Warning that U.S. military intervention could lead to a Vietnam War-style conflict, Venezuelan President Nicolas Maduro has said that while he's willing to open talks with opposition leaders he will not bow to the demands of foreign "imperialists" and accused the U.S. government and other right-wing forces—like was done in Iraq and elsewhere—of trying to get their "hands on our oil."
Maduro's latest comments, which came via interviews and a video posted online, arrived just ahead of planned street demonstrations by the nation's opposition on Wednesday and amid new threats via U.S. national security advisor John Bolton who continues to lead the charge for regime change on behalf of the Trump administration.
"If the U.S. intends to intervene against us they will get a Vietnam worse than they could have imagined."
—President Nicolas MaduroIn an interview with Russia's RIA Novosti published Tuesday, Maduro rejected demands by the opposition and the White House to step down or hold snap presidential elections. While the U.S. has recognized president of the National Assembly, Juan Guaido, as "Interim President" of the country, Maduro said that while he believes new parliamentary elections should be held the next presidential election would not be until 2025, as scheduled. Though the opposition largely boycotted the 2018 presidential election last May—and they were criticized as fraudulent by some—Maduro won with more than 67 percent of the vote.
"Presidential elections in Venezuela have taken place, and if imperialists want new elections let them wait until 2025," Maduro told RIA. However, he added, "I'm willing to sit down for talks with the opposition so that we could talk for the sake of Venezuela's peace and its future."
In a video posted to Facebook early on Wednesday, Maduro accused the U.S. "empire" of conspiring with right-wing forces both within Venezuela and abroad of conspiring together to seize power, but warned that any attempt to overthrow his government by force could result in yet another overseas civil war instigated at the behest of the Americans.
"We will not allow a Vietnam in Latin America," Maduro declared. "If the U.S. intends to intervene against us they will get a Vietnam worse than they could have imagined. We do not allow violence. We are a peaceful people."
He added, "I ask that Venezuela be respected and I ask for the support of the people of the U.S. so there isn't a new Vietnam, least of all here in our America."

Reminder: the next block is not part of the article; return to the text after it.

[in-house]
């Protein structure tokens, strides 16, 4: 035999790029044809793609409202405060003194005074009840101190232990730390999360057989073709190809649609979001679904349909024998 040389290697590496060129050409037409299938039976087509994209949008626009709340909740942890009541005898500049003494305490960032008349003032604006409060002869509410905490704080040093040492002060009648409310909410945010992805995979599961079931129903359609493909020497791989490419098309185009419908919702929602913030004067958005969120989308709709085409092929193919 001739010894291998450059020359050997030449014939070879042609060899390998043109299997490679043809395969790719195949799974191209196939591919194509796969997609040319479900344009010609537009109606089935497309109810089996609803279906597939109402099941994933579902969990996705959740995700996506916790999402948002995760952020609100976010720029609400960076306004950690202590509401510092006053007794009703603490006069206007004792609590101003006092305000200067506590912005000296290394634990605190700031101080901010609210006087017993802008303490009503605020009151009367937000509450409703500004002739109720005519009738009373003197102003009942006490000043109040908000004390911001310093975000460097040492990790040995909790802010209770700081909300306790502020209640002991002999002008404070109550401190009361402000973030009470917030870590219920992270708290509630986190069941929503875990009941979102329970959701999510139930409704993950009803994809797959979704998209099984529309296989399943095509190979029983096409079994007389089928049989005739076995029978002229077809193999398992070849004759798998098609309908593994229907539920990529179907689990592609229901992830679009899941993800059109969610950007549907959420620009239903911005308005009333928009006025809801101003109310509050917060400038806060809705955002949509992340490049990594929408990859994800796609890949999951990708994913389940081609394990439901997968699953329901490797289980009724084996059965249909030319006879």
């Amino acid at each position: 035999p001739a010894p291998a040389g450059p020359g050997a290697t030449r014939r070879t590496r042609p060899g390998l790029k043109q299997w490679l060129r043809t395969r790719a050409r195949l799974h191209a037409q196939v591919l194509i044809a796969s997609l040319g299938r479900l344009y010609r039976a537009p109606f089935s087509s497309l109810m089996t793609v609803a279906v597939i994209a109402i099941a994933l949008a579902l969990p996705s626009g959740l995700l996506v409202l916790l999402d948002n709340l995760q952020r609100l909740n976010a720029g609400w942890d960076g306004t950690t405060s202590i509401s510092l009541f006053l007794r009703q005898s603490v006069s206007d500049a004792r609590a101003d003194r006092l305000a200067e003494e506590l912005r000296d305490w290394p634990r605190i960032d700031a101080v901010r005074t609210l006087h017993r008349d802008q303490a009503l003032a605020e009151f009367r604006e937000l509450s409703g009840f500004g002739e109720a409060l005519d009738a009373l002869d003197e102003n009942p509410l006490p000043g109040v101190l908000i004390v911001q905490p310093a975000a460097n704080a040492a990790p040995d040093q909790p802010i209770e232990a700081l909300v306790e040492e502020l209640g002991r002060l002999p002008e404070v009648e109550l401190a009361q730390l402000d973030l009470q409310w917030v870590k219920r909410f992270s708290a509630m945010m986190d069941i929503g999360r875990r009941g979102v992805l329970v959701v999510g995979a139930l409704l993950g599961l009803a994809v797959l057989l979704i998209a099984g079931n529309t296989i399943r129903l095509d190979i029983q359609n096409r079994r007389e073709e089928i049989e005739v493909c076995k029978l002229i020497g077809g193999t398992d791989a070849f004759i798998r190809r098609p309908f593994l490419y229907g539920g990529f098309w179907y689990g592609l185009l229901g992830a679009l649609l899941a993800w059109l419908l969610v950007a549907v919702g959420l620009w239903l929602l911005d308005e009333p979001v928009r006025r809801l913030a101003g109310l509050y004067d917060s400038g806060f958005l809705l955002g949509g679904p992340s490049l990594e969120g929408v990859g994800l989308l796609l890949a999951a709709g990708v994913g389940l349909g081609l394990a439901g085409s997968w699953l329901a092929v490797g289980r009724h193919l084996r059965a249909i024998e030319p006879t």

According to polling conducted inside Venezuela, an overwhelming majority of people—from across the nation's political spectrum—would oppose U.S. intervention and disapprove of the economic sanctions that the Trump administration has only increased in recent days. As Ben Norton reported for the Grayzone Project on Tuesday:
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More than eight out of ten Venezuelans oppose international intervention, both military and non-military, in their country, as well as the crippling sanctions imposed by the United States to force leftist President Nicolás Maduro out of power.
According to a study conducted in early January 2019 by the local polling firm Hinterlaces, 86 percent of Venezuelans would disagree with international military intervention. And 81 percent oppose the US sanctions that have gravely hurt the South American nation’s economy.
While the Trump administration continues to back opposition forces and threaten military action, progressives and policy experts—including people like Jon Rainwater, executive director of Peace Action—argue that more peaceful and democratic alternatives exist to address the nation's very real economic and political problems.
"Imposing coercive economic measures has been a staple of American foreign policy for quite some time, despite their penchant for failure and the collateral damage often left in their wake," Rainwater wrote in an op-ed for Common Dreams on Tuesday. "As for the military option, there’s no reason to think it would go better than the invasions of Iraq or Afghanistan."
Instead, he suggests, the U.S. should end its threat and foster dialogue between Maduro, the opposition, and third-party actors who vow to put the interests of all Venezuelans first.
In addition to the United Nations, he wrote, "The Vatican as well several Latin American nations have brokered peaceful dialogue between the Maduro government and the opposition. Recently Uruguay and Mexico have called for resumption of talks and a 'new process of inclusive and credible negotiations with full respect for the rule of law and human rights' to prevent bloodshed."
The Trump administration and members of Congress, he added, should support the kind diplomacy that can deescalate tensions and avoid the possibility of war.
"We've seen the regime change movie before," Rainwater concluded, "and it doesn't end well. Let's take it off repeat, and speak up now to avoid another senseless, costly, ill-advised American war."